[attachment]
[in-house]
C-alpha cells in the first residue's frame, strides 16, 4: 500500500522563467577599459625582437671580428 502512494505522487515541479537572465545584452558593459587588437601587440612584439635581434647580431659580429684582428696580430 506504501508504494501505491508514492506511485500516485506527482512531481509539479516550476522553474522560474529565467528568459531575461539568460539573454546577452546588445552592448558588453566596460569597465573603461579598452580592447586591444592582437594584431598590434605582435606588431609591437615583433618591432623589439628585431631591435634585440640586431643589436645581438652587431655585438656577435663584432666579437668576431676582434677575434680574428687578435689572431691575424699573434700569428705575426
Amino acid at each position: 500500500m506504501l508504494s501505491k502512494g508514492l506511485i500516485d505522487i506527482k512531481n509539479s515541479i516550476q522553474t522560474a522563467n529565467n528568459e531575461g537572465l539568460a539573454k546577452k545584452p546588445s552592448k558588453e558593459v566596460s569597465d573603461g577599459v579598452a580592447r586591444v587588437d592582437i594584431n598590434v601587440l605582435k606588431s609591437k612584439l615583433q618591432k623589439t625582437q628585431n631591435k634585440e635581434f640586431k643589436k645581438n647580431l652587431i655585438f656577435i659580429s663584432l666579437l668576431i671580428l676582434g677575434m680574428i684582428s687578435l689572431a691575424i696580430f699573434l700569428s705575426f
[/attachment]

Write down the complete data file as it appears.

[in-house]
C-alpha cells in the first residue's frame, strides 16, 4: 500500500522563467577599459625582437671580428 502512494505522487515541479537572465545584452558593459587588437601587440612584439635581434647580431659580429684582428696580430 506504501508504494501505491508514492506511485500516485506527482512531481509539479516550476522553474522560474529565467528568459531575461539568460539573454546577452546588445552592448558588453566596460569597465573603461579598452580592447586591444592582437594584431598590434605582435606588431609591437615583433618591432623589439628585431631591435634585440640586431643589436645581438652587431655585438656577435663584432666579437668576431676582434677575434680574428687578435689572431691575424699573434700569428705575426
Amino acid at each position: 500500500m506504501l508504494s501505491k502512494g508514492l506511485i500516485d505522487i506527482k512531481n509539479s515541479i516550476q522553474t522560474a522563467n529565467n528568459e531575461g537572465l539568460a539573454k546577452k545584452p546588445s552592448k558588453e558593459v566596460s569597465d573603461g577599459v579598452a580592447r586591444v587588437d592582437i594584431n598590434v601587440l605582435k606588431s609591437k612584439l615583433q618591432k623589439t625582437q628585431n631591435k634585440e635581434f640586431k643589436k645581438n647580431l652587431i655585438f656577435i659580429s663584432l666579437l668576431i671580428l676582434g677575434m680574428i684582428s687578435l689572431a691575424i696580430f699573434l700569428s705575426f